The year was 1993, and my brother Andrew and I had the thickest bowl cuts you could imagine. Andrew was in kindergarten and had entered an invention in a local contest.
Students were told to think of an everyday problem and develop an innovative solution. Andrew’s problem arose from our cat Max.
Max had one dish for both his food and water. The pill-shaped dish had two basins with a thin barrier separating them.
The problem—Max was a messy eater.
Every time Max ate, he inevitably pushed some of his kitty food into the water. It was only moments before these tiny dry kibbles swelled up into mushy floaties. Max refused to eat the soggy leftovers resulting in one of us having to fish out disintegrated cat food.
Andrew’s solution—the Cat Food Dish Divider!
He cut a one-inch tall rectangle out of a plastic Cool Whip lid and hot glued it between the two bowls. Every time Max shoved his nose into the food, the bits would rebound back into the correct bowl. Pure genius.
The judges liked the idea as well. Andrew tied for first place with a girl who created a mailbox with a spring-loaded carrier signal flag (a bit more sophisticated than hot glue and plastic, if you ask me). They were featured on a local news segment called “Kids Korner.” Andrew was famous for a day.
The dish divider may seem like a simple idea. But you have to remember this was before Amazon. You couldn’t just go online and find any item you can dream of and have it shipped to your house in two days. If you encountered a problem, you had to either live with it or find a solution.
Innovation is the ability to think outside the box. Kids naturally think outside the box because they don’t know the box exists. We have a lot we can learn from kids regarding innovation.
It can be irritating when a child asks your “why?” a million times in a row. What they are actually doing is practicing curiosity. We used to be curious too. We stopped asking the question somewhere along the line because we assumed that we already knew the answer.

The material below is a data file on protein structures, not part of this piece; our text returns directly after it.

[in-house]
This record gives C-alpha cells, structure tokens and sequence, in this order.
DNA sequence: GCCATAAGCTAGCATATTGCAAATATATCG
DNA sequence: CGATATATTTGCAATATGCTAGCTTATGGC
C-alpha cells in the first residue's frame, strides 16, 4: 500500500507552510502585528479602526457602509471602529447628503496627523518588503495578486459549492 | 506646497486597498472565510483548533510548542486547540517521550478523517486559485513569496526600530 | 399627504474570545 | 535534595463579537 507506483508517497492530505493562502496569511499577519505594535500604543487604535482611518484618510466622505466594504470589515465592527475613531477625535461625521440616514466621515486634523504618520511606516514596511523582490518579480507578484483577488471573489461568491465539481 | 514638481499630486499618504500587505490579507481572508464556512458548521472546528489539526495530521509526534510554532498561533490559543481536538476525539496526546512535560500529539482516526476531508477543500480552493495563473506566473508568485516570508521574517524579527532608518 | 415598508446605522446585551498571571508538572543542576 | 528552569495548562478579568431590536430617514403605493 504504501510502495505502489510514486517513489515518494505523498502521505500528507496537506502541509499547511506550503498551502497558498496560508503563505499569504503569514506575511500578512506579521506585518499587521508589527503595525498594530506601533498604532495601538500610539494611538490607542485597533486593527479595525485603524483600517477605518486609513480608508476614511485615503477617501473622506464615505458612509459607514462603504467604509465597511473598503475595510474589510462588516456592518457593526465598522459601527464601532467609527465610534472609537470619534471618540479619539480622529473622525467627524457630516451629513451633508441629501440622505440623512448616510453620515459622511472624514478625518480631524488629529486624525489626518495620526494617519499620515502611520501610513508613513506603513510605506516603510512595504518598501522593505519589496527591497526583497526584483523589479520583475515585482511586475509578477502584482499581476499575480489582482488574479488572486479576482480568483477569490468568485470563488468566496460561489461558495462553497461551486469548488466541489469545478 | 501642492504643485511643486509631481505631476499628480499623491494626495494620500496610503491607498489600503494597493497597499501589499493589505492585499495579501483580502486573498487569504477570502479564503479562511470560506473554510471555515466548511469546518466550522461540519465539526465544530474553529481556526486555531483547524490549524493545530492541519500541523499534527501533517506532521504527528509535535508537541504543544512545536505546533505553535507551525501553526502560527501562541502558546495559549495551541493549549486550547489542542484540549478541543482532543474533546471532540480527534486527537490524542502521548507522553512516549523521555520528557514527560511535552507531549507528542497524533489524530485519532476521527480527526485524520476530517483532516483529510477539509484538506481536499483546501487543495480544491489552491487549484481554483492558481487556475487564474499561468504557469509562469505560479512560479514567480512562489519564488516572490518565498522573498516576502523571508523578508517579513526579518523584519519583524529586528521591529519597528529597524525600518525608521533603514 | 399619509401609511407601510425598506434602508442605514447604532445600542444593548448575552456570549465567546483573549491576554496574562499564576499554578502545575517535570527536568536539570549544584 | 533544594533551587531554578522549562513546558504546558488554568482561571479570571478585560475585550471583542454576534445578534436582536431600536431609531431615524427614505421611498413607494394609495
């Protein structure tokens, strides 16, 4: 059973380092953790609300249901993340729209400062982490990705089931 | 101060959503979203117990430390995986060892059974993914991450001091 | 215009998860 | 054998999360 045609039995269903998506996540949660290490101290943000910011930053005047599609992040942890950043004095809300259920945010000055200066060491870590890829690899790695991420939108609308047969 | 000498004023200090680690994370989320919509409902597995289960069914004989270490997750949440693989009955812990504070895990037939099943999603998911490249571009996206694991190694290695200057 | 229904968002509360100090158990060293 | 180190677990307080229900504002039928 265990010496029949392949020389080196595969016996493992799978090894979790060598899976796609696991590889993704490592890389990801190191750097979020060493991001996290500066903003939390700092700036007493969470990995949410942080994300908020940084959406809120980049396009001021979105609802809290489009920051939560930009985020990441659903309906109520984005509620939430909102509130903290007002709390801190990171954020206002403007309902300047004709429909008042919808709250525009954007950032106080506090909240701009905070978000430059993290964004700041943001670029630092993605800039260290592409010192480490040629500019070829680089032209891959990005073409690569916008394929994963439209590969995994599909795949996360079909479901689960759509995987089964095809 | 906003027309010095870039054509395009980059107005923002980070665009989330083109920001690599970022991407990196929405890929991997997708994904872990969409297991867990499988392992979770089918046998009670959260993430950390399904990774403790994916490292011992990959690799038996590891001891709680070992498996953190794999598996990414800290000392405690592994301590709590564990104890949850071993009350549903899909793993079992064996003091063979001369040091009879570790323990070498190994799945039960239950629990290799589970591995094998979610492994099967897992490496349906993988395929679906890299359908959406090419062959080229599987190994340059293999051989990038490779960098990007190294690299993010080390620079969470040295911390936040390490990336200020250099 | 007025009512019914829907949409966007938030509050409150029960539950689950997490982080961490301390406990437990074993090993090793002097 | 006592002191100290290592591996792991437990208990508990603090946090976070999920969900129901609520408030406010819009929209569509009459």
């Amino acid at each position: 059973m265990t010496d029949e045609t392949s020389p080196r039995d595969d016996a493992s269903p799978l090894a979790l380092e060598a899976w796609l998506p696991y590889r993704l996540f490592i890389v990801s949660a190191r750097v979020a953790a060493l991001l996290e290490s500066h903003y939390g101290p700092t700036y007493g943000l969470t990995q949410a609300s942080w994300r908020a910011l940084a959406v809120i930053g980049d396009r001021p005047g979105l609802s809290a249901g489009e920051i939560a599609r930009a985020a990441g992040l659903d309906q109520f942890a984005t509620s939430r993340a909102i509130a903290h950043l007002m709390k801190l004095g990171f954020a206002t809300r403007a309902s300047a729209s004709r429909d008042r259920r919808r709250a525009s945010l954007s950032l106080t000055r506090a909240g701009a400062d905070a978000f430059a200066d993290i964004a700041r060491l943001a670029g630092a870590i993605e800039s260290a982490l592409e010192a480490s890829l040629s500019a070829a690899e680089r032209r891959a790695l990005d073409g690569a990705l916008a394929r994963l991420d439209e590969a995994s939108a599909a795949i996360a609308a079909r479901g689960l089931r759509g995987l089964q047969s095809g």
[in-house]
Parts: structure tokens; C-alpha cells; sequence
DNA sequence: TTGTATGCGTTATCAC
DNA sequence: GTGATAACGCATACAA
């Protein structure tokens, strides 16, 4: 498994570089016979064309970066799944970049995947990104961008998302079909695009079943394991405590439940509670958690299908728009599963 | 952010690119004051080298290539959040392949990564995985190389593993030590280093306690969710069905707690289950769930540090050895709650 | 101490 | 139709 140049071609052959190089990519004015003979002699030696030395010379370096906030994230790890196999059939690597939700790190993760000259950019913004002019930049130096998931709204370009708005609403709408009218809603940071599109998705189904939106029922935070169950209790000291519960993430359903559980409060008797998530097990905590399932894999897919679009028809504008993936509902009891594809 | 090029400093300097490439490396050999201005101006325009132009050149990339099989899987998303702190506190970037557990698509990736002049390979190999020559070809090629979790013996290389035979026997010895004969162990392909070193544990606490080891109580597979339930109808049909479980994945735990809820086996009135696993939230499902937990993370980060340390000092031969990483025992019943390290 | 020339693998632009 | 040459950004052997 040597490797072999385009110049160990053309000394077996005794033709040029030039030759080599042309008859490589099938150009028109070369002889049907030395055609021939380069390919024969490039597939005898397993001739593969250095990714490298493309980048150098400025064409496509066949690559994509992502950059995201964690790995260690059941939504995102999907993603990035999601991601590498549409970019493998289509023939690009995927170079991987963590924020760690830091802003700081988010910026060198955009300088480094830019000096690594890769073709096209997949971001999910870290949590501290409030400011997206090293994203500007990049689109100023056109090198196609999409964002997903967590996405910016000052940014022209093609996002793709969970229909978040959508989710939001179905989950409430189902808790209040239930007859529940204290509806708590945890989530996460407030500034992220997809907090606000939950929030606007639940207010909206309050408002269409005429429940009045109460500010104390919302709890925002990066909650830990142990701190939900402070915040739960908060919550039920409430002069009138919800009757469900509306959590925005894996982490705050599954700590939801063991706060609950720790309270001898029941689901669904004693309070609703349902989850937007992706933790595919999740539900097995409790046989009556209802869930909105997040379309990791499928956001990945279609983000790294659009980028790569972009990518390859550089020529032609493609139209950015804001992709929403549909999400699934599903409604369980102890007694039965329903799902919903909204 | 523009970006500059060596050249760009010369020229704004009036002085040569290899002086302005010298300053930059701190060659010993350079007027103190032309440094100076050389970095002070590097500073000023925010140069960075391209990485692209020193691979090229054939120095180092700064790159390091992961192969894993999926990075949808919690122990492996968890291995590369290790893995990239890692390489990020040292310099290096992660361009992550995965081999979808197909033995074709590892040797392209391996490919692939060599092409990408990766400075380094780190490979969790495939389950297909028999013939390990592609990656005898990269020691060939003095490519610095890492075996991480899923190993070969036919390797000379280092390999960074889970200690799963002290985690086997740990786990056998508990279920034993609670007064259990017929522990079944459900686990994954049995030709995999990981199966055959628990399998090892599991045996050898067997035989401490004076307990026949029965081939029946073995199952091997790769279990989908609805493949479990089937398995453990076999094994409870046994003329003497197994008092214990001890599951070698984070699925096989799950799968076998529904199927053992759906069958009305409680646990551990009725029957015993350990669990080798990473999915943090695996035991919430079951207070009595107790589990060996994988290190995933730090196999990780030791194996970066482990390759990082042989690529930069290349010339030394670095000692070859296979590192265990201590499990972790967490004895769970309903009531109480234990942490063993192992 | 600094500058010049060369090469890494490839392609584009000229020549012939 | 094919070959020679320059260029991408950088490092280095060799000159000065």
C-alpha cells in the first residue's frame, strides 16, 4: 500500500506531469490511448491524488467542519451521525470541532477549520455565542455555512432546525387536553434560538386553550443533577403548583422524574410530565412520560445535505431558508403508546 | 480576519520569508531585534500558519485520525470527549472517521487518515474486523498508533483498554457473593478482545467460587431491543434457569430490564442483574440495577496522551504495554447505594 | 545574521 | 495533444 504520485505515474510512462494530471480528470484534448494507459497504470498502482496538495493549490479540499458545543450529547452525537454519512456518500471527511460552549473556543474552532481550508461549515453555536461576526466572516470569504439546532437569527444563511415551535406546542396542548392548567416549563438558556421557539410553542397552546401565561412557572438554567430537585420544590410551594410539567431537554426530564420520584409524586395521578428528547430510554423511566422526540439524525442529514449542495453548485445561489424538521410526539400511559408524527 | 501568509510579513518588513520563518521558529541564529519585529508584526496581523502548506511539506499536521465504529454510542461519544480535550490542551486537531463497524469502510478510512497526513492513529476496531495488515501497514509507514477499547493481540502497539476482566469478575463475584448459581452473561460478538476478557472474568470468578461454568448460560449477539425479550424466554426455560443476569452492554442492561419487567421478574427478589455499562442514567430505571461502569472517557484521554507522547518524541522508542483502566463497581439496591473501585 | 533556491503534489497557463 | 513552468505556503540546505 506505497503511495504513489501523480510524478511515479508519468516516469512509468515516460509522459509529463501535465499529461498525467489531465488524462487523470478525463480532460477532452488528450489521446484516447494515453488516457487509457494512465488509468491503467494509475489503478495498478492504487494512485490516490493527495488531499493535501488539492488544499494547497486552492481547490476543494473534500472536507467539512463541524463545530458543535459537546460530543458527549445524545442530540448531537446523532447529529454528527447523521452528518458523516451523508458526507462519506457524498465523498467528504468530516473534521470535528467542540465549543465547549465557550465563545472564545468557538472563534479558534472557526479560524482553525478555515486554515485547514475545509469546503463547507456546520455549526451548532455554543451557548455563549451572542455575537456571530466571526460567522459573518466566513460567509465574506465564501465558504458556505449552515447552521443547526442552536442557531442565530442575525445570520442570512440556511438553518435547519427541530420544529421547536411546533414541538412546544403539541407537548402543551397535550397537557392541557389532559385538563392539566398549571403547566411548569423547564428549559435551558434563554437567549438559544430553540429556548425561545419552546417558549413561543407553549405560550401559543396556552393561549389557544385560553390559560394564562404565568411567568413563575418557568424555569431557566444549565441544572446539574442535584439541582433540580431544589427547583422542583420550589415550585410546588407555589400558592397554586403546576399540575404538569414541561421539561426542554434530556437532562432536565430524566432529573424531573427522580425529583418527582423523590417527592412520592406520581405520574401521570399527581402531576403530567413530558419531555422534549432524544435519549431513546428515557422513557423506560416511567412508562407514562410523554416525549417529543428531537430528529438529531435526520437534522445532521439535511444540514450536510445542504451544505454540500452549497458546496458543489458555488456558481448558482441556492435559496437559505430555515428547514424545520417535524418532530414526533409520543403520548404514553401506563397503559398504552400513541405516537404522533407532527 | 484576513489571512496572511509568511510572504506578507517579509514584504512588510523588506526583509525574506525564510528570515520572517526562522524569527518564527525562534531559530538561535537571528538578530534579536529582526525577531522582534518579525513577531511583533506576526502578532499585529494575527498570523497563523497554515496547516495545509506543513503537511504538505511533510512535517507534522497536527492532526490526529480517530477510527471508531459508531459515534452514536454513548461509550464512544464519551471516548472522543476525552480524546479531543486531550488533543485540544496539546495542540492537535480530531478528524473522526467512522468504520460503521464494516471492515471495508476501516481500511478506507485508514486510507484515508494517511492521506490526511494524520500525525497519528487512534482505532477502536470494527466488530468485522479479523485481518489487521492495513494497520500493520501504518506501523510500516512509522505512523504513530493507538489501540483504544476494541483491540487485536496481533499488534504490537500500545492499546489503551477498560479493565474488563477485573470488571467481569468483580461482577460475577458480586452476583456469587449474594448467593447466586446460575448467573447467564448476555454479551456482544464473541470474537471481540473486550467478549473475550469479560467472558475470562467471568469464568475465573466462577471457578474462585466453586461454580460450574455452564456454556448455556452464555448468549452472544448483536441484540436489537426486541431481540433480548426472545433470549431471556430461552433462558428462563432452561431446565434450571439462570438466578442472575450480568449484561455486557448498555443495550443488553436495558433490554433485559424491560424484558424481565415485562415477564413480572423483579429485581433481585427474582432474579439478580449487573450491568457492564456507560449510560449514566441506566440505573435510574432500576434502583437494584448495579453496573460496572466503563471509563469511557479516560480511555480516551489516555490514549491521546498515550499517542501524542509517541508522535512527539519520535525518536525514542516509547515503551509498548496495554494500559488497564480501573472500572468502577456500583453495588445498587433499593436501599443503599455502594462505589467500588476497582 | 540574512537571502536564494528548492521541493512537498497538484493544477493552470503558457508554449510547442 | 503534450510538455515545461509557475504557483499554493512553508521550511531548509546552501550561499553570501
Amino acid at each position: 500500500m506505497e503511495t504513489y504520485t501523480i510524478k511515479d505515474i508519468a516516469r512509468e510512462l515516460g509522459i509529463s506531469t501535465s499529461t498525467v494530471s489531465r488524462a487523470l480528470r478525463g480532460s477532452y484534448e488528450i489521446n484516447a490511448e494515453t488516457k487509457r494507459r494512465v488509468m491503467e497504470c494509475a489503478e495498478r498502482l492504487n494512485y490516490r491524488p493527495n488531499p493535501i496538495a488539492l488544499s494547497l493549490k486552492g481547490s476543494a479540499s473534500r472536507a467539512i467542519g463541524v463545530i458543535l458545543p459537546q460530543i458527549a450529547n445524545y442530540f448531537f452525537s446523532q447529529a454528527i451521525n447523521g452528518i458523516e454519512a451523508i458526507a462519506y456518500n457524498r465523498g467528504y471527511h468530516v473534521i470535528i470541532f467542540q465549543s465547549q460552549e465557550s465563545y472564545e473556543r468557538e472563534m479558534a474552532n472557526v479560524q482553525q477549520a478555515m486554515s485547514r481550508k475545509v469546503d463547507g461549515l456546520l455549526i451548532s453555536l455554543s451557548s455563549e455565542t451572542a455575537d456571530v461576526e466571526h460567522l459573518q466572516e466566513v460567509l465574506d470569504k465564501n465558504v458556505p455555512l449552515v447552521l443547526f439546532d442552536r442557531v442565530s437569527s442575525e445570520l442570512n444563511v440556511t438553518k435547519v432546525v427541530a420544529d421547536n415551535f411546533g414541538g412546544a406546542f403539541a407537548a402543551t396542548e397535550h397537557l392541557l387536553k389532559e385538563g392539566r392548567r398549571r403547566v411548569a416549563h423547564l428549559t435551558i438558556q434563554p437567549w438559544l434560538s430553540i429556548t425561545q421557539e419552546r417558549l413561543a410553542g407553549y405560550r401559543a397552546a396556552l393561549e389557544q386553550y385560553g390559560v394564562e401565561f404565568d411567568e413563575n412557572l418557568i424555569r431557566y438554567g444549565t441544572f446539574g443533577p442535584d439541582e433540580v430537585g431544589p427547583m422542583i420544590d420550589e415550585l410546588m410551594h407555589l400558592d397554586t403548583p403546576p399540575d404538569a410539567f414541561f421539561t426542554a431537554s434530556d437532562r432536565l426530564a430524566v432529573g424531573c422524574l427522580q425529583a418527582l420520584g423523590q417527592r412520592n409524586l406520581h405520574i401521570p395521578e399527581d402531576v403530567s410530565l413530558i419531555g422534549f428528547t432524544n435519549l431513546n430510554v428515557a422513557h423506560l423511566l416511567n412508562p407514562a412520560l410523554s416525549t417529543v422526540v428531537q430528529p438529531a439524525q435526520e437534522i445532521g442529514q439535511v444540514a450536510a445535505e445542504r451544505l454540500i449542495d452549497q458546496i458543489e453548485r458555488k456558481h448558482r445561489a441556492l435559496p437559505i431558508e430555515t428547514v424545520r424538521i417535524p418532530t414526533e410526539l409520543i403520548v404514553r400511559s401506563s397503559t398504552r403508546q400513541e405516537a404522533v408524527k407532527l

You might benefit from following the same two-step process as these elementary school kids.
Identify a problem.
What is a problem you face consistently? It could be a personal issue (i.e., wet cat food). Or it could be something you deal with at work, school, church, etc.
When we live with a problem long enough, we begin to accept it as the norm. It’s just the way things are. Here are some questions to help bring an issue to mind:
What is something that frustrates you?
What is a task that should be easy but ends up being hard?
What eats up way too much time?
What is something that you are always complaining about?
What do you put a lot of energy into for little return?
After you’ve identified your problem, it’s time to…
Invent a solution.
Your solution doesn’t have to be fancy. It could literally be a Cool Whip lid and hot glue. It just needs to work. Sometimes we get so concerned with coming up with something brilliant that we miss out on the obvious answer that was there all along.
When thinking about a solution, it’s crucial to have an experimentation mindset. Don’t assume that the first idea you put on a whiteboard will work. If you do, you’ll likely take a bad idea way too far before finally ditching it.
Instead, think of your initial idea as a prototype. Figure out a way to test it. Then go back to the lab and measure the results. Every failure isn’t actually a failure as long as you learn from it.
Eventually, you may come up with something great. You might invent the next Cat Food Dish Divider.
Where do you need innovation? What helps you think outside the box? Let me know in the comments below!
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